Carrie Wooten

Oh, here I go again...

Filed By Carrie Wooten | October 29, 2006 1:29 AM | comments

Filed in: The Movement
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At a party I attended tonight, a commercial came on the TV about HPV (Human papillomavirus) that encouraged women to get see their doctors and get tested. A fellow partier noted the recent increase in ads for the disease and was discussing possible reasons. I decided to offer up the irony of the lack of heart disease PSAs for women, even though heart disease is the #1 killer of women in America. Advertisements instead focus on reproductive and breast diseases such as ovarian and breast cancer. The first comment out of a proudly self-identified male marine's mouth across the room was "Yeah, it's the number one killer of men, too," in a noticeably annoyed and slightly hostile tone. This is when things got interesting. He made several comments about how men are attacked in women's studies classes at Purdue, and began discussing Political Science 222 (Women, Politics, and Public Policy), and how all the men in the class were "victimized" by the male teacher who always sided with the women's opinions and disregarded theirs. Dave, who was sitting right next to me, is taking that very class right now, with the same teacher, and pointed out that he had never experienced such behaviors in the class. "Well, I'm just saying that teacher is the most whipped I've ever seen?" this man says. To which I reply, "What do you mean, whipped?" Another man in the room says, "That means he has no balls, that women are dominant over him." "What's wrong with that?," I say. The room goes quiet for a moment. "Well, that's something that just doesn't happen in my classes," the marine says. "Well, I'm a women's studies major and I've never seen that happen in any of my classes, so I'm prepared to fight you on this." "Well I know it happens and I'm the biggest chauvenist you'll ever meet.," he replies with a smile. He went on to backtrack by saying that he didn't want to force his opinions on anyone, to which I retorted "Well, that's great, but society values your opinion a lot more than mine." And the conversation slowly died down from there. My point with all of this? Men love to provoke the feminist.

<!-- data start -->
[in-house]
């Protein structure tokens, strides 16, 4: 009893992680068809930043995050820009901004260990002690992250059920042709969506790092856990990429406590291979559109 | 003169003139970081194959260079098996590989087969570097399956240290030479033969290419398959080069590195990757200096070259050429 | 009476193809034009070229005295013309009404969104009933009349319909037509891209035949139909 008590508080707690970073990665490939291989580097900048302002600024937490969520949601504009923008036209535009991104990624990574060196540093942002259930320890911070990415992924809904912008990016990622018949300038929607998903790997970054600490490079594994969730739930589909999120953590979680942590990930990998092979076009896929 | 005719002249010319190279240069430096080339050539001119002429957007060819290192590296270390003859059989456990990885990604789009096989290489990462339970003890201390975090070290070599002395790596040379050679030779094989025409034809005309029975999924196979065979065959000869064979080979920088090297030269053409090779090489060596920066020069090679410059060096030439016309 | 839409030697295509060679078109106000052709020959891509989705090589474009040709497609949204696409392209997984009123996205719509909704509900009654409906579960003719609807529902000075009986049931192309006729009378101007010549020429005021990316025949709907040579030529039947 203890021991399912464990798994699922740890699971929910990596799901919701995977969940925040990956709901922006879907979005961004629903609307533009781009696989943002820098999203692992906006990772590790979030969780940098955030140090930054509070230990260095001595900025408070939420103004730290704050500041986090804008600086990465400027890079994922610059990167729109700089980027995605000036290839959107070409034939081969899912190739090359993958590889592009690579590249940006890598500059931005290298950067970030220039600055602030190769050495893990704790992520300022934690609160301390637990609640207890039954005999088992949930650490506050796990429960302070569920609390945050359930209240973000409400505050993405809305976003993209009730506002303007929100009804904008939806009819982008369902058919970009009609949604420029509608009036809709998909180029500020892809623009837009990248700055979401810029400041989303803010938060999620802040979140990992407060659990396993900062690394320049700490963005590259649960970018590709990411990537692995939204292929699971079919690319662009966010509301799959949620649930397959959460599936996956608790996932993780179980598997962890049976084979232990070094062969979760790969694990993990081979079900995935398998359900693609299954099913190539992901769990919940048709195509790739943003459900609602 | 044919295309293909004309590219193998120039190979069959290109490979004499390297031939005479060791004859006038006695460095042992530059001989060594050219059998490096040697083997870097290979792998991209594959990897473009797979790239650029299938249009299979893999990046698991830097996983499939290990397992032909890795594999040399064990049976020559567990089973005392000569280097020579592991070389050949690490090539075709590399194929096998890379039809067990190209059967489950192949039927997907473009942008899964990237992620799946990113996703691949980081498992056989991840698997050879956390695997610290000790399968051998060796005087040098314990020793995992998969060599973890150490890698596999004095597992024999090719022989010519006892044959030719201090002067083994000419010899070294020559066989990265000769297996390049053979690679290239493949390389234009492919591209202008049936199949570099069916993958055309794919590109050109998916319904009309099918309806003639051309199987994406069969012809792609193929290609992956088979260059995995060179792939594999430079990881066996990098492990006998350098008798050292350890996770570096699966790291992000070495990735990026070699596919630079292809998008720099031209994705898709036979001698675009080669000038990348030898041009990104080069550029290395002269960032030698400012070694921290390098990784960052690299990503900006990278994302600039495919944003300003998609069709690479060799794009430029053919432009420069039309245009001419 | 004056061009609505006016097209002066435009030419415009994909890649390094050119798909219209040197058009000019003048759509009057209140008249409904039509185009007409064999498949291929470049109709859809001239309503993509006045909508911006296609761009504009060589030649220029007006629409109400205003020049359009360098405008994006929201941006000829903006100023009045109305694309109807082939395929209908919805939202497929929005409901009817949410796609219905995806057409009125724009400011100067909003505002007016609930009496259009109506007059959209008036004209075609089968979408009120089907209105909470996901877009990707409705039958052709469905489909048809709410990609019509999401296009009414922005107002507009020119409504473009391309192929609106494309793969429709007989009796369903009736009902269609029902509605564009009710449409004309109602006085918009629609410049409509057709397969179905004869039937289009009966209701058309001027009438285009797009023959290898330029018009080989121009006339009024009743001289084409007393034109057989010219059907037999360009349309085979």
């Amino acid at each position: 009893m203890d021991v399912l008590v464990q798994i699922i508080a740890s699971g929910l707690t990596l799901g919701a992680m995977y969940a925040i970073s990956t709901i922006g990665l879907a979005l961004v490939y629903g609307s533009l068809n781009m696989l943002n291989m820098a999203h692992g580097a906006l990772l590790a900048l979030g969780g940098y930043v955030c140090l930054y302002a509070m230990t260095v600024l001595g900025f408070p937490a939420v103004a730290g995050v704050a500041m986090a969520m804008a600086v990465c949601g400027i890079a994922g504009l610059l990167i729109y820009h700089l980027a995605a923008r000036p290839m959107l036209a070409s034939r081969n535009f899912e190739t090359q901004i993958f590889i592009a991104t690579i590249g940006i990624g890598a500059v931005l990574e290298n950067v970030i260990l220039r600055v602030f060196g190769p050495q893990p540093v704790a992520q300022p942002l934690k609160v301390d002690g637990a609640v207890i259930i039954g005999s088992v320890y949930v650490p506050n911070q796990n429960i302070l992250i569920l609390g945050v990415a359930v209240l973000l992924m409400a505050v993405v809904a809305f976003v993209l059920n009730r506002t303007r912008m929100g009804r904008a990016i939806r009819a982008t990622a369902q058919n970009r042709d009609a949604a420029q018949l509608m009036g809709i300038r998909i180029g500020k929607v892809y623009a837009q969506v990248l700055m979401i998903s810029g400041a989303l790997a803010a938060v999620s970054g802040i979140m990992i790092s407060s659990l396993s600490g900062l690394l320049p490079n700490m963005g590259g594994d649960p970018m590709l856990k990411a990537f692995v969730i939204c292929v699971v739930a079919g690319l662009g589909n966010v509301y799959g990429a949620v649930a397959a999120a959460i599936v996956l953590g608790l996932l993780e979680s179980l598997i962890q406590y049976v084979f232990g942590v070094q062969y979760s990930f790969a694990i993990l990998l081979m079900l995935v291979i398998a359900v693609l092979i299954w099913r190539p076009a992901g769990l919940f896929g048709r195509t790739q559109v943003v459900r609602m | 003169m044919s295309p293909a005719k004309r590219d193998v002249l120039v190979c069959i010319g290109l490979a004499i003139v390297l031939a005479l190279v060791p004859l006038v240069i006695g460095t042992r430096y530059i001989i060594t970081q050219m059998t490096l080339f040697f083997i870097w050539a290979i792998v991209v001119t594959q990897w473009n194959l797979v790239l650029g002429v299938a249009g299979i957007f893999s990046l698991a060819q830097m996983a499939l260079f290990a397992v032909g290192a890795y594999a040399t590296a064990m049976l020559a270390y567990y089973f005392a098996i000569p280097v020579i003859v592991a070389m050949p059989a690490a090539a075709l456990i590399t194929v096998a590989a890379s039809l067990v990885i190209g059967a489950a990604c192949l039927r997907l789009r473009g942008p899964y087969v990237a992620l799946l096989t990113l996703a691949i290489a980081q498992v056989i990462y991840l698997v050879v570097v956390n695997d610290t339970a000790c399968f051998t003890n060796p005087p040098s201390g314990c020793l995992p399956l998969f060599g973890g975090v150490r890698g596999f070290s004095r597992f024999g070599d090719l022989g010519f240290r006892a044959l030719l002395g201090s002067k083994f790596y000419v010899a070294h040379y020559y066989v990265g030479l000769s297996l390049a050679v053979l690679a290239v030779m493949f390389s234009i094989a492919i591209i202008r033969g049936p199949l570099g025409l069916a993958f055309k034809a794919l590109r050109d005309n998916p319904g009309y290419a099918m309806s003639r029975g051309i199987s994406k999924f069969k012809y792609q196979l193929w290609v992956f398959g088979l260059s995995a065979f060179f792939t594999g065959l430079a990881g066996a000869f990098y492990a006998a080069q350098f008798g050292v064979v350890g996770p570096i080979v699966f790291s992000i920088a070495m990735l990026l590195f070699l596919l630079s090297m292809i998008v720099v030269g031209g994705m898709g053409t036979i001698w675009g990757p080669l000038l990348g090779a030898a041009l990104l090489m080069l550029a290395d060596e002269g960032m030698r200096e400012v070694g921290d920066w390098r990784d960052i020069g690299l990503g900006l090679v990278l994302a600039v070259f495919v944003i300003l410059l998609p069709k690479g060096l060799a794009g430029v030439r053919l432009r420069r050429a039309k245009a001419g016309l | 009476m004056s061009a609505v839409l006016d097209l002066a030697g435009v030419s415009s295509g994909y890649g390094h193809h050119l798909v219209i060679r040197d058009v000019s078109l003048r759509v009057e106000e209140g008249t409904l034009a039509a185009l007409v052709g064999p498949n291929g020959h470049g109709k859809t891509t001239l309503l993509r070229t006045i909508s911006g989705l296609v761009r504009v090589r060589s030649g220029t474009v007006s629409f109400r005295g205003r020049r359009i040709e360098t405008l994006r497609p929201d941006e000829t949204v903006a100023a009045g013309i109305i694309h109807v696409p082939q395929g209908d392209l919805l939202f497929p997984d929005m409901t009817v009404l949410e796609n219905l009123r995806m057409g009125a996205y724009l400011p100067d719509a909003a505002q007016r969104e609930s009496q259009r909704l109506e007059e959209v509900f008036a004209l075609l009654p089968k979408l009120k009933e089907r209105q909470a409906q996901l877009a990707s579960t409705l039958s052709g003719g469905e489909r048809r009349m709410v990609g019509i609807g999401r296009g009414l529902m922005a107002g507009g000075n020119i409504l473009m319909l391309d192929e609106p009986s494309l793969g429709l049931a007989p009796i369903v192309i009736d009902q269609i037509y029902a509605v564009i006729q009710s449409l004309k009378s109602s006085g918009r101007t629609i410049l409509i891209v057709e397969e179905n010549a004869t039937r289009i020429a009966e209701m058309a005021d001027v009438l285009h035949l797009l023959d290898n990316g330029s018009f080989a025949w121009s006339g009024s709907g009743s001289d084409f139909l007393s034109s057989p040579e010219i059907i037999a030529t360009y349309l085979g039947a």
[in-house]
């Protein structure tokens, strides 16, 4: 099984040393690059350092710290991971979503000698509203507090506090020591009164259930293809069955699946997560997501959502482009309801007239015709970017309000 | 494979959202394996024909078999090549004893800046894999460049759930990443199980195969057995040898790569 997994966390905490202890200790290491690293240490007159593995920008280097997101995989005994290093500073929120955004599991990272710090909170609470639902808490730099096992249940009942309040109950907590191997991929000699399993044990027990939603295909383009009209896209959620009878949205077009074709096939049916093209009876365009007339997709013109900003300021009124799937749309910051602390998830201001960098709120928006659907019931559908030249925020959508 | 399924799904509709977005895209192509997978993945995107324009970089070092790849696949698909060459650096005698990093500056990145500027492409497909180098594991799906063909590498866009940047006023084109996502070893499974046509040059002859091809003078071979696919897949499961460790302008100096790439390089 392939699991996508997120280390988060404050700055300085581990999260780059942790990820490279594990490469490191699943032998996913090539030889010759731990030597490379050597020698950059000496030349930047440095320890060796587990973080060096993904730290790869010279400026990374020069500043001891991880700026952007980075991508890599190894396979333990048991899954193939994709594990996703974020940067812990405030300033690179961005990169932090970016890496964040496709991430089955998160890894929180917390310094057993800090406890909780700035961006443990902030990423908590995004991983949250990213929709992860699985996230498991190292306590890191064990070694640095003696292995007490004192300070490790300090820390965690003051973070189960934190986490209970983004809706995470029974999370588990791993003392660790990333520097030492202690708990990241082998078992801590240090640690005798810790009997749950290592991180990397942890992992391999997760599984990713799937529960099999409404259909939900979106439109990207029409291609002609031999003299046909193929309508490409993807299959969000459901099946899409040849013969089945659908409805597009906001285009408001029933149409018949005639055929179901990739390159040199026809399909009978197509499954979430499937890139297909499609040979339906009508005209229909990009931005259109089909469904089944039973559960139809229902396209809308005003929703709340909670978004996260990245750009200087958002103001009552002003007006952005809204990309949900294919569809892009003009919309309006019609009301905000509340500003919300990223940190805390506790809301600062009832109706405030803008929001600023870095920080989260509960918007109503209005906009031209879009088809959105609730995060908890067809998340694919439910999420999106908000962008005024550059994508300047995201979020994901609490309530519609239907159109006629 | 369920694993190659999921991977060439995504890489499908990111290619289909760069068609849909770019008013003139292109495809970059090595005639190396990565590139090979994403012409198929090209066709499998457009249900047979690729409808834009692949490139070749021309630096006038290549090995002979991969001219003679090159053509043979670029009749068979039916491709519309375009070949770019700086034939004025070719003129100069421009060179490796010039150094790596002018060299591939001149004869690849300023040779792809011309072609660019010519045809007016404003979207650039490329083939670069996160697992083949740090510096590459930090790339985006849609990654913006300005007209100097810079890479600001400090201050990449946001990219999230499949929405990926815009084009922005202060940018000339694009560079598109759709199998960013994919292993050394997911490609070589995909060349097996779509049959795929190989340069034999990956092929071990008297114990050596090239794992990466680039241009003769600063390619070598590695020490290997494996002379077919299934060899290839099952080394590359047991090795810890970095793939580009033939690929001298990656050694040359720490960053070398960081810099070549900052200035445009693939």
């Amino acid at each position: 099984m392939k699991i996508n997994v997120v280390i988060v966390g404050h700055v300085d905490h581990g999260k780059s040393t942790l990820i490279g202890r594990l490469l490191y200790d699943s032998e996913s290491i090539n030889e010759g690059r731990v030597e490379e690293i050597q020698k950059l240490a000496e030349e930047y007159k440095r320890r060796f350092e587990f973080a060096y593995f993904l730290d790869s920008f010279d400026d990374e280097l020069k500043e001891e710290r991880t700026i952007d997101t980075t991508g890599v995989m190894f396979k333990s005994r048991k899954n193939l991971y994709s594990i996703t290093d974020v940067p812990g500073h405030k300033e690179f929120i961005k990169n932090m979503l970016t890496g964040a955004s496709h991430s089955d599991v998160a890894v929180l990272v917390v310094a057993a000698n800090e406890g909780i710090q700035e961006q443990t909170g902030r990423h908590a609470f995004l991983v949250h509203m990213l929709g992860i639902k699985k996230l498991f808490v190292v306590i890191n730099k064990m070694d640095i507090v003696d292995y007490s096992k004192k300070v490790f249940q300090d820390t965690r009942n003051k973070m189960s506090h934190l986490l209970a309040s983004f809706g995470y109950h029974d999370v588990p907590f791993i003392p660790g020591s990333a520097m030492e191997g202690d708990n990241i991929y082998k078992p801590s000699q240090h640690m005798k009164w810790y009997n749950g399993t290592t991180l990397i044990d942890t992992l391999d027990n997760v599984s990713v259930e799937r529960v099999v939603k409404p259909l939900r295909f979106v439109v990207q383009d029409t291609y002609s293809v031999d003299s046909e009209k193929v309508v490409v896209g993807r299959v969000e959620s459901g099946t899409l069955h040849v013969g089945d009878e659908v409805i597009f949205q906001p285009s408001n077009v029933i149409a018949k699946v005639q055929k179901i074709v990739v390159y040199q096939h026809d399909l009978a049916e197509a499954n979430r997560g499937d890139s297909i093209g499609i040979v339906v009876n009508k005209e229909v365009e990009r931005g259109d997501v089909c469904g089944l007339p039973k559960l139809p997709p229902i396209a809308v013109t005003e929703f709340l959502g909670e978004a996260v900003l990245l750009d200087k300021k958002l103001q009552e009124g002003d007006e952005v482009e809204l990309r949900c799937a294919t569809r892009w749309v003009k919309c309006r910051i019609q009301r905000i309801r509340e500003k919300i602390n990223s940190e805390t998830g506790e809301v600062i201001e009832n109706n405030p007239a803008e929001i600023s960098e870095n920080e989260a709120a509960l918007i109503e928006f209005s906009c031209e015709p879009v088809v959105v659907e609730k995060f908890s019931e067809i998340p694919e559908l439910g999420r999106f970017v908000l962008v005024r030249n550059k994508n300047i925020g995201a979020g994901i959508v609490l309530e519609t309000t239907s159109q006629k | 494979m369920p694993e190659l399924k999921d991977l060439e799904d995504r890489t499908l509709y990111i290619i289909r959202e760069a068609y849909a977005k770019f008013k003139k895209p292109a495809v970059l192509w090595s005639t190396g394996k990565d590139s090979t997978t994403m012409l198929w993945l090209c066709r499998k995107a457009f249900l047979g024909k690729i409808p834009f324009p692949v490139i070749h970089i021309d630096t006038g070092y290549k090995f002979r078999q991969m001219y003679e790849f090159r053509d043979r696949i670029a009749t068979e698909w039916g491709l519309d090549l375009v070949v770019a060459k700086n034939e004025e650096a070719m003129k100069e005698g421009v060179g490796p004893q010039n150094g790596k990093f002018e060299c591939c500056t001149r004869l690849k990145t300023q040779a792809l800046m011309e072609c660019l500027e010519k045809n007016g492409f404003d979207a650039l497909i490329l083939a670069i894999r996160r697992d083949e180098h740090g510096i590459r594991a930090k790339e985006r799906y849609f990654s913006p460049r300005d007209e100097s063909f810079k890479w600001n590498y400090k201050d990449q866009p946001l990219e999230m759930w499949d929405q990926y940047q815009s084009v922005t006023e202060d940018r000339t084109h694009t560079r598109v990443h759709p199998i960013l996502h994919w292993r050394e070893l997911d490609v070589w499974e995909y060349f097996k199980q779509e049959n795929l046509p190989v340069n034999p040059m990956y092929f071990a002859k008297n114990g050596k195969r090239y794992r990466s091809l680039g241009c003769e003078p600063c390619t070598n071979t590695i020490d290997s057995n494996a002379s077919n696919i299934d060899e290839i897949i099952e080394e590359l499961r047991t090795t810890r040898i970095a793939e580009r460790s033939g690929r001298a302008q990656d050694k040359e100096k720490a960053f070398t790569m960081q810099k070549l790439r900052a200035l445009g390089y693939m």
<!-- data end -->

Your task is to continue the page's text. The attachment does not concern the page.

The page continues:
I've seen this happen over and over again ever since I began telling people that I switched my major to women's studies. In any situation where I discuss women's issues, I am systematically attacked or rebuffed by a man (except in my women's studies classes... oh the safe haven). What the marine tonight was trying to do was discredit the entire women's studies field, all the while using behavior and language that fuels its necessity. One of my friends the other night was trying to explain to me that all lesbians are feminists, and even when I attempted to rationally reason with him that that simply is not the case, he insisted on telling me that he was correct. Even though men know that I am in women's studies and heavily involved with feminism, I continue to get no credit for the knowledge that I have about those fields. I would never argue with an engineer about fluid mechanics - something I have no formal training in, but when I bring up instances of women's oppression or biases towards women, my thoughts are invalidated as though I am a child who knows nothing.